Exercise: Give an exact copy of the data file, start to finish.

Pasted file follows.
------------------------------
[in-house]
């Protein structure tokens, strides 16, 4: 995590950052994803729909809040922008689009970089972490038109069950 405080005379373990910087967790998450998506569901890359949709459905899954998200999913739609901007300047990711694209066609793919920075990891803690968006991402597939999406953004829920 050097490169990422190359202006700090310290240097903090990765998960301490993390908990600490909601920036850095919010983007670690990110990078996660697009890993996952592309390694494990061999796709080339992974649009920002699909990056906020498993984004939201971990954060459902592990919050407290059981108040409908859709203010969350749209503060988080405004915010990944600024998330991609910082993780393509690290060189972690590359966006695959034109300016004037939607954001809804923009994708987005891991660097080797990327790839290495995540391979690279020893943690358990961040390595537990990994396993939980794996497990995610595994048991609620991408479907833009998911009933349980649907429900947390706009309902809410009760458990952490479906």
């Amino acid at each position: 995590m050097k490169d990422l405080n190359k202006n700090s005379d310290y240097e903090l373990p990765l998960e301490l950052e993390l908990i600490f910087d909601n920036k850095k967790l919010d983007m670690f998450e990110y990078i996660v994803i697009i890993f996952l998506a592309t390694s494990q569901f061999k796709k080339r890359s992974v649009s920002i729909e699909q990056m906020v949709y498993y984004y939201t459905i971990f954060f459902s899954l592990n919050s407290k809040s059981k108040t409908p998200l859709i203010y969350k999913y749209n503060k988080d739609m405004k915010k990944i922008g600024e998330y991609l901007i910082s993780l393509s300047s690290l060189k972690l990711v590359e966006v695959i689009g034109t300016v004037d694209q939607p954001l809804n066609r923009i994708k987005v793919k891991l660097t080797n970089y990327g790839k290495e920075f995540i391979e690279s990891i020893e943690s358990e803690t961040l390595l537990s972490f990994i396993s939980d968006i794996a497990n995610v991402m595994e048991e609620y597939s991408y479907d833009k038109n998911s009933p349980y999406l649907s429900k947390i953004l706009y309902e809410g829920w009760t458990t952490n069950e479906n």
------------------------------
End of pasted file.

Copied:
[in-house]
């Protein structure tokens, strides 16, 4: 995590950052994803729909809040922008689009970089972490038109069950 405080005379373990910087967790998450998506569901890359949709459905899954998200999913739609901007300047990711694209066609793919920075990891803690968006991402597939999406953004829920 050097490169990422190359202006700090310290240097903090990765998960301490993390908990600490909601920036850095919010983007670690990110990078996660697009890993996952592309390694494990061999796709080339992974649009920002699909990056906020498993984004939201971990954060459902592990919050407290059981108040409908859709203010969350749209503060988080405004915010990944600024998330991609910082993780393509690290060189972690590359966006695959034109300016004037939607954001809804923009994708987005891991660097080797990327790839290495995540391979690279020893943690358990961040390595537990990994396993939980794996497990995610595994048991609620991408479907833009998911009933349980649907429900947390706009309902809410009760458990952490479906």
């Amino acid at each position: 995590m050097k490169d990422l405080n190359k202006n700090s005379d310290y240097e903090l373990p990765l998960e301490l950052e993390l908990i600490f910087d909601n920036k850095k967790l919010d983007m670690f998450e990110y990078i996660v994803i697009i890993f996952l998506a592309t390694s494990q569901f061999k796709k080339r890359s992974v649009s920002i729909e699909q990056m906020v949709y498993y984004y939201t459905i971990f954060f459902s899954l592990n919050s407290k809040s059981k108040t409908p998200l859709i203010y969350k999913y749209n503060k988080d739609m405004k915010k990944i922008g600024e998330y991609l901007i910082s993780l393509s300047s690290l060189k972690l990711v590359e966006v695959i689009g034109t300016v004037d694209q939607p954001l809804n066609r923009i994708k987005v793919k891991l660097t080797n970089y990327g790839k290495e920075f995540i391979e690279s990891i020893e943690s358990e803690t961040l390595l537990s972490f990994i396993s939980d968006i794996a497990n995610v991402m595994e048991e609620y597939s991408y479907d833009k038109n998911s009933p349980y999406l649907s429900k947390i953004l706009y309902e809410g829920w009760t458990t952490n069950e479906n």